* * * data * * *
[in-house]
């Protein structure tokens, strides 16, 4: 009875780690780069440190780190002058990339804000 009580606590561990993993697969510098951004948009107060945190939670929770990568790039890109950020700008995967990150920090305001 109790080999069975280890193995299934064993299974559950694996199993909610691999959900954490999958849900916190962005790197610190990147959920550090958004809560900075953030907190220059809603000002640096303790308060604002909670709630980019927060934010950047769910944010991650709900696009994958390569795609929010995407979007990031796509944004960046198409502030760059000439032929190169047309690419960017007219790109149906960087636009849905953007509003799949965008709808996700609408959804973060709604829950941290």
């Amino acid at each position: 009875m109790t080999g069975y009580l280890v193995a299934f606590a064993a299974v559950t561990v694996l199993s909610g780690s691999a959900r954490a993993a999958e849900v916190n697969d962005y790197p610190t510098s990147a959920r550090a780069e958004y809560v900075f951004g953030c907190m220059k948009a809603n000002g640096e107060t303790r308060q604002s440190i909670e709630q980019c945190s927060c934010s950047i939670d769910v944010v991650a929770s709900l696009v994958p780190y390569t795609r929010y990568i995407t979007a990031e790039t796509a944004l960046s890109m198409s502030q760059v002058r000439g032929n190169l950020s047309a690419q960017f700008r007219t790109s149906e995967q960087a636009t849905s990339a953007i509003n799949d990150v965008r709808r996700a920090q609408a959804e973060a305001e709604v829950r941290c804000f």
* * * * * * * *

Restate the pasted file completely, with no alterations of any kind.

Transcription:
[in-house]
């Protein structure tokens, strides 16, 4: 009875780690780069440190780190002058990339804000 009580606590561990993993697969510098951004948009107060945190939670929770990568790039890109950020700008995967990150920090305001 109790080999069975280890193995299934064993299974559950694996199993909610691999959900954490999958849900916190962005790197610190990147959920550090958004809560900075953030907190220059809603000002640096303790308060604002909670709630980019927060934010950047769910944010991650709900696009994958390569795609929010995407979007990031796509944004960046198409502030760059000439032929190169047309690419960017007219790109149906960087636009849905953007509003799949965008709808996700609408959804973060709604829950941290």
């Amino acid at each position: 009875m109790t080999g069975y009580l280890v193995a299934f606590a064993a299974v559950t561990v694996l199993s909610g780690s691999a959900r954490a993993a999958e849900v916190n697969d962005y790197p610190t510098s990147a959920r550090a780069e958004y809560v900075f951004g953030c907190m220059k948009a809603n000002g640096e107060t303790r308060q604002s440190i909670e709630q980019c945190s927060c934010s950047i939670d769910v944010v991650a929770s709900l696009v994958p780190y390569t795609r929010y990568i995407t979007a990031e790039t796509a944004l960046s890109m198409s502030q760059v002058r000439g032929n190169l950020s047309a690419q960017f700008r007219t790109s149906e995967q960087a636009t849905s990339a953007i509003n799949d990150v965008r709808r996700a920090q609408a959804e973060a305001e709604v829950r941290c804000f």